The function of the cuniculi is another debatable issue and not necessarily static over time as facilities with new requirements are added to the villa. For example, the shallow tanks and vats of the late fulonica on the southeast all drain into the southern network of passages, but this fact does not rule out their pre-existence with a different role. These cuniculi were not certainly conduits for large quantities of water during the lifetime of the villa, if ever this had been their function, often a standard interpretation elsewhere in Italy going back as early as the Etruscans. Instead, they provide easy communication for persons (slaves ?) to various parts of the villa, especially those involved in agricultural industry. The bedrock-cut chambers on the west probably served as places for the fermentation of the must obtained from both treading and pressing of grapes (see below). When these chambers were abandoned remains unknown.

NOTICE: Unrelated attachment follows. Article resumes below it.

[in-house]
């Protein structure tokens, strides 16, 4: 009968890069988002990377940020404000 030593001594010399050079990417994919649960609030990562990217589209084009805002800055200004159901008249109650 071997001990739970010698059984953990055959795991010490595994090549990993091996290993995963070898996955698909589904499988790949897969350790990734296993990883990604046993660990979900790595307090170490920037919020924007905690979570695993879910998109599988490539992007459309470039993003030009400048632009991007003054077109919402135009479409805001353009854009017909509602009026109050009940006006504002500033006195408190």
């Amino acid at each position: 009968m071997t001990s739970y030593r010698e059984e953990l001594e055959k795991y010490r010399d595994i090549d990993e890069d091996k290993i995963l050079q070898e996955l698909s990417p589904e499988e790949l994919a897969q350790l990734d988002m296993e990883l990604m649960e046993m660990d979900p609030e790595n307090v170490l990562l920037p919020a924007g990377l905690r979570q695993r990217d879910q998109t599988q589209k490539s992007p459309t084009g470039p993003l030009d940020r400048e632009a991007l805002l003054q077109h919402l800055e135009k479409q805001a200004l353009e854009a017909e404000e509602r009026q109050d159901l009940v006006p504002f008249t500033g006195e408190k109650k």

I have chosen to divide the reworking and elaboration of the Villa at Site 10 into two major periods (Period 1 and Period 2), the latter period into four phases (Phase 2A, Phase 2B, Phase 2C and Phase 2D). However, the presumption of a Period 1 is based solely on large quantities of pottery shards at lower strata dating from as early as the 3rd century B.C. 23
If Site 11 can be taken as a precedence for the changing use of materials in local construction (see below "Site 11"), here too at Site 10 there would be a shift from large tufa blocks in semi-ashlar to faced concrete (reticulate) by the Augustan Age. The only tufa block masonry present for the Villa at Site 10 in what I term Period 2, is that which defines Room 2, the oecus with the Hylas Emblema (see below). The rest of the villa's walls are concrete construction. This is so for all the phases of Period 2. Often the reticulate facing is framed by bricks. Again, using the analogy of Site 11 as well as the identification and quantity of stamped tiles or bricks, dates for the phases of the Villa at Site 10 fall nicely into place (see Anderson's contribution "Brick Stamps"). Stratified pottery only confirms what the stamped tiles and masonry technique tell us:
Phase 2A Augustan; Phase 2B Julio- Claudian, perhaps c. 50 A.C.; Phase 2C Domitianic; and Phase 2D Hadrianic (see the "Site 10: Villa - Plans and Reconstructions" section of this report).